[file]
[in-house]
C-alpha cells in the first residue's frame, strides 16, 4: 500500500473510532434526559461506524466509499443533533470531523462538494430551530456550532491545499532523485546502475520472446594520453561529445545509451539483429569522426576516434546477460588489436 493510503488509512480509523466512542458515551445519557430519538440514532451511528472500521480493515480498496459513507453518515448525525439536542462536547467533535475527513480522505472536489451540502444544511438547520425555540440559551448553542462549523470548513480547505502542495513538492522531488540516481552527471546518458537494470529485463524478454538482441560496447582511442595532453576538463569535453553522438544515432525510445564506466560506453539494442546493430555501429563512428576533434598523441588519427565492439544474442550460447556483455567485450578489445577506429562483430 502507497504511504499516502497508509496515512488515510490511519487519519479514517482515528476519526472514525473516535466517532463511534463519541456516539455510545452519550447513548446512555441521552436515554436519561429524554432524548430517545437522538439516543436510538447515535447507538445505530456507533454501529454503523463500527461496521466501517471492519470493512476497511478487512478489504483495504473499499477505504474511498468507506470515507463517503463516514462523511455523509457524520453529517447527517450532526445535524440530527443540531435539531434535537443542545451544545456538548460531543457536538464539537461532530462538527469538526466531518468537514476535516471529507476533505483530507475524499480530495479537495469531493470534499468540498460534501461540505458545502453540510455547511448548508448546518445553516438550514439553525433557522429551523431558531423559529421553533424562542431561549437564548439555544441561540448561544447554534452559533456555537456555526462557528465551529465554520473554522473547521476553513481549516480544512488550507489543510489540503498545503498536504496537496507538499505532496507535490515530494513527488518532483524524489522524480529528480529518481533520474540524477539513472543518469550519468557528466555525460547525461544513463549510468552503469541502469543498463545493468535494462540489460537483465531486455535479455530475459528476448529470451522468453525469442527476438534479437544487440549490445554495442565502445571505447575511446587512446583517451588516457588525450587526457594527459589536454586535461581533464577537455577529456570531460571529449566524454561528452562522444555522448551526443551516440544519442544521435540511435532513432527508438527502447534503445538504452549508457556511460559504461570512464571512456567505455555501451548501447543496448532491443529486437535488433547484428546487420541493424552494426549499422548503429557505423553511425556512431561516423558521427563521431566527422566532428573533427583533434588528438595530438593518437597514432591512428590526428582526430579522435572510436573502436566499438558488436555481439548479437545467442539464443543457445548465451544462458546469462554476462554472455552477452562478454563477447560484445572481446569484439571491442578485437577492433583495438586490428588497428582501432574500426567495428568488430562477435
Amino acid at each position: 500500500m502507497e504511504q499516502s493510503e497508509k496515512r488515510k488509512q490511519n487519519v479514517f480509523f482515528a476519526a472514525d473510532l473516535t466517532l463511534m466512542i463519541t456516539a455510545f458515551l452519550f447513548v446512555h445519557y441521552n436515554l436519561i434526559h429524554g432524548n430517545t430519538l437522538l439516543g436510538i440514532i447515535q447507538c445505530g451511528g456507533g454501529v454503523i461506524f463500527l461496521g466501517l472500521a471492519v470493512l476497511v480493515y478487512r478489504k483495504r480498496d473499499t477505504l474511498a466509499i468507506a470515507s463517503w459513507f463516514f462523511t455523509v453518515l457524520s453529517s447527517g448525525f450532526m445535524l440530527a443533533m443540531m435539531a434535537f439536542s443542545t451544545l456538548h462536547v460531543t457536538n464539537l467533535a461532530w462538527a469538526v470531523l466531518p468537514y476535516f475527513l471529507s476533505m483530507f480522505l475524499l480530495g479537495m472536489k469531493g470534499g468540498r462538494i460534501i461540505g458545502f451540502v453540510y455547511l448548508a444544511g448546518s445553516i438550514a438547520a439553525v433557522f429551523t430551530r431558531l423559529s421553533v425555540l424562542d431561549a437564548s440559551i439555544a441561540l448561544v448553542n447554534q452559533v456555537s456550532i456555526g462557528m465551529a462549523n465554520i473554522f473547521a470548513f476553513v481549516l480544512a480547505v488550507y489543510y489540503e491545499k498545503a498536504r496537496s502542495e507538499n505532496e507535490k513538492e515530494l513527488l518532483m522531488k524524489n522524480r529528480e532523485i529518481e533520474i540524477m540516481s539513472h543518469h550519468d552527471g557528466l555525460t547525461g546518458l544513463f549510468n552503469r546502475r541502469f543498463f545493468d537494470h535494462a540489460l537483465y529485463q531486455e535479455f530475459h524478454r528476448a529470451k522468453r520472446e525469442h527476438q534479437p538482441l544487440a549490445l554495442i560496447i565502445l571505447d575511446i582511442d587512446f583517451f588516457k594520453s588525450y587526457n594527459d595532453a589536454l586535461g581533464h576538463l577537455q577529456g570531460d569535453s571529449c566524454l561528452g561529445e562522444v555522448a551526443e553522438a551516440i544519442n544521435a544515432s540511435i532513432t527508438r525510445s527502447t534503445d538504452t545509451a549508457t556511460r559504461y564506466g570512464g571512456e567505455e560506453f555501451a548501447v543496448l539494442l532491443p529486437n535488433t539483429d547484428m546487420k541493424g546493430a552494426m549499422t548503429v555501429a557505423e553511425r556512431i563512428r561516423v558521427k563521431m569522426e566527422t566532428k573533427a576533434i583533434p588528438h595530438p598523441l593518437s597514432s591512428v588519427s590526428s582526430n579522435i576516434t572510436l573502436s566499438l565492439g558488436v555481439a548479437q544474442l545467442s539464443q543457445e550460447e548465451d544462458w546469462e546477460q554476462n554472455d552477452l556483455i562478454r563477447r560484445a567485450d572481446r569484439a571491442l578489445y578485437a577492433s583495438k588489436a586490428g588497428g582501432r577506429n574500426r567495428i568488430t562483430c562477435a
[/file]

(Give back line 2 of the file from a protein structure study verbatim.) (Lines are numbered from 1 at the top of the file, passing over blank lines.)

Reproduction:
C-alpha cells in the first residue's frame, strides 16, 4: 500500500473510532434526559461506524466509499443533533470531523462538494430551530456550532491545499532523485546502475520472446594520453561529445545509451539483429569522426576516434546477460588489436 493510503488509512480509523466512542458515551445519557430519538440514532451511528472500521480493515480498496459513507453518515448525525439536542462536547467533535475527513480522505472536489451540502444544511438547520425555540440559551448553542462549523470548513480547505502542495513538492522531488540516481552527471546518458537494470529485463524478454538482441560496447582511442595532453576538463569535453553522438544515432525510445564506466560506453539494442546493430555501429563512428576533434598523441588519427565492439544474442550460447556483455567485450578489445577506429562483430 502507497504511504499516502497508509496515512488515510490511519487519519479514517482515528476519526472514525473516535466517532463511534463519541456516539455510545452519550447513548446512555441521552436515554436519561429524554432524548430517545437522538439516543436510538447515535447507538445505530456507533454501529454503523463500527461496521466501517471492519470493512476497511478487512478489504483495504473499499477505504474511498468507506470515507463517503463516514462523511455523509457524520453529517447527517450532526445535524440530527443540531435539531434535537443542545451544545456538548460531543457536538464539537461532530462538527469538526466531518468537514476535516471529507476533505483530507475524499480530495479537495469531493470534499468540498460534501461540505458545502453540510455547511448548508448546518445553516438550514439553525433557522429551523431558531423559529421553533424562542431561549437564548439555544441561540448561544447554534452559533456555537456555526462557528465551529465554520473554522473547521476553513481549516480544512488550507489543510489540503498545503498536504496537496507538499505532496507535490515530494513527488518532483524524489522524480529528480529518481533520474540524477539513472543518469550519468557528466555525460547525461544513463549510468552503469541502469543498463545493468535494462540489460537483465531486455535479455530475459528476448529470451522468453525469442527476438534479437544487440549490445554495442565502445571505447575511446587512446583517451588516457588525450587526457594527459589536454586535461581533464577537455577529456570531460571529449566524454561528452562522444555522448551526443551516440544519442544521435540511435532513432527508438527502447534503445538504452549508457556511460559504461570512464571512456567505455555501451548501447543496448532491443529486437535488433547484428546487420541493424552494426549499422548503429557505423553511425556512431561516423558521427563521431566527422566532428573533427583533434588528438595530438593518437597514432591512428590526428582526430579522435572510436573502436566499438558488436555481439548479437545467442539464443543457445548465451544462458546469462554476462554472455552477452562478454563477447560484445572481446569484439571491442578485437577492433583495438586490428588497428582501432574500426567495428568488430562477435